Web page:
I wrote a script for getting the stats of codereview.SE from the front page into a file. Github link if someone prefers reading there. Here is data_file.txt's current contents

dd-mm-yyyy, questions, answers, %answered, users, visitors/day


The first sentence contains the last date at which the data is written into the file. It is a check to make sure that I don't write the data for the same date twice in the file. Also note that there is a newline at the end which isn't being shown above.

What I plan to do is to collect the data for many data and then use matplotlib to get graphs for finding out about the growth of this website. The part about plotting is currently under progress so I am not putting that here.

The python script that I am using is below. I would like a general review of this script and any suggestions about its design in particular.

#! python3
import urllib.request
import datetime

FILE_NAME = 'data_file.txt'
CURRENT_URL = 'http://codereview.stackexchange.com/'

def today_date():
    return datetime.date.today().strftime('%d-%m-%Y')

def already_written():
    with open(FILE_NAME, 'a+') as f:
        first_line = f.readline()
        if today_date() == first_line[:-1]:
            return True
        return False

def parse(line):
    """This separates the stat-name and associated number"""
    temp = [0, '']
    braces = False
    for c in line:
        if c == '<':
            braces = True
        elif c == '>':
            braces = False
        elif braces is True or c in [' ', ',', '%']:
        elif c.isdigit():
            temp[0] *= 10
            temp[0] += int(c)
            temp[1] += c

    return temp

def write_stats():
    '''This writes the stats into the file'''
    with open(FILE_NAME, 'r') as f:
        data = f.readlines()

    with open(FILE_NAME, 'w') as f:
        f.write(today_date() + '\n')

        url_handle = urllib.request.urlopen(CURRENT_URL)
        write_this = today_date() + ','
        for line in url_handle:
            temp_line = str(line)[2:-5]
            if 'stats-value' in temp_line and 'label' in temp_line:
                temp = parse(temp_line)
                write_this += str(temp[0]) + ','
            write_this += '\n'

def main():
    if not already_written():

if __name__ == "__main__":


I think this line might need some explanation.

if 'stats-value' in temp_line and 'label' in temp_line:

I choose this for finding out the lines in the source code of the html of codereview.SE's front page. Only the 5 lines containing the stats have these 2 in it. So in front they tell me which line to parse.

  • \$\begingroup\$ If a line needs some explanation, that explanation should be right before/beside it in a comment. :) \$\endgroup\$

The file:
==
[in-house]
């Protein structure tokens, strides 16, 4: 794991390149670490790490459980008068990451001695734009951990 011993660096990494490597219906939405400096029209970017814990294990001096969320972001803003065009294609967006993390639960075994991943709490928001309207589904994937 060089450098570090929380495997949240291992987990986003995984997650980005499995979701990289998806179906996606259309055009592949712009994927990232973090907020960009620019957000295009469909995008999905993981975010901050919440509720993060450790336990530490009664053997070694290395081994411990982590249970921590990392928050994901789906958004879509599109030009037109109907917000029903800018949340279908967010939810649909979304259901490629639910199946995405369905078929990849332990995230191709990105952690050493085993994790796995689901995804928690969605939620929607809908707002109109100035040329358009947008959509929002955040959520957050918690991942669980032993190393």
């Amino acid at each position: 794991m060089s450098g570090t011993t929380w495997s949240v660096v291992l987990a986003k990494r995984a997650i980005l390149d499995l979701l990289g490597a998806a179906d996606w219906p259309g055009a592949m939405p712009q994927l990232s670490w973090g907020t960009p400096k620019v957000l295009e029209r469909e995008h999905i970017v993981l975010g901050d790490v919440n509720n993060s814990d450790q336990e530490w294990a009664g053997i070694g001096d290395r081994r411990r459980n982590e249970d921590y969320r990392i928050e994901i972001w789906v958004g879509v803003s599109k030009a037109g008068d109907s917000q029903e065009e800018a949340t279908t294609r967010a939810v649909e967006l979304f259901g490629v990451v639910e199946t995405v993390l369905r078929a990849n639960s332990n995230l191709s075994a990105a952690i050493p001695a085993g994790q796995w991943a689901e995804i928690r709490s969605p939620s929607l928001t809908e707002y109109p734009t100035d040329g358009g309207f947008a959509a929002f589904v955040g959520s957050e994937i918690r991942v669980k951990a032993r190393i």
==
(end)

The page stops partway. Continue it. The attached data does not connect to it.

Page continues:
– flornquake
    Aug 26, 2013 at 9:05
  • 1
    \$\begingroup\$ @flornquake Good point but I was indirectly bumping this question :) \$\endgroup\$ Aug 26, 2013 at 9:10

1 Answer 1


Firstly, you don't need to store the last date at the beginning of the file since it's already at the end.

Secondly, you shouldn't compute today's date twice.

Thirdly, you should use Stack Exchange's API instead of trying to extract information from Code Review's home page. It has everything except visitors/day.

Fourthly, the date format %Y-%m-%d is better than %d-%m-%Y because it allows string comparison of dates.

So, here's what I came up with:

#!/usr/bin/env python3

import datetime
import gzip
import json
from urllib.request import Request, urlopen

FILE_NAME = 'data_file.txt'
API_URL = 'http://api.stackexchange.com/2.1/info?site=codereview'

def last(iterable, default):
    r = default
    for v in iterable:
        r = v
    return r

def main():
    today = datetime.date.today().strftime('%Y-%m-%d')
    with open(FILE_NAME, 'a+') as f:
        last_date = last(f, '').split(',')[0]
        if last_date == today:
            return  # we already have the data for today
        elif last_date > today:
            raise Exception('last date is in the future')

        req = Request(API_URL, headers={'Accept-Encoding':'gzip'})
        r = gzip.decompress(urlopen(req).read()).decode('utf8')
        d = json.loads(r)['items'][0]
            sep=',', file=f)

if __name__ == "__main__":

The gzip stuff is to work around a bug in Stack Exchange's API server: it always compresses the response even if you don't ask, which is a protocol violation. Using the requests library might make it easier.

The way I get the last line of the file isn't the most efficient but it should be good enough.


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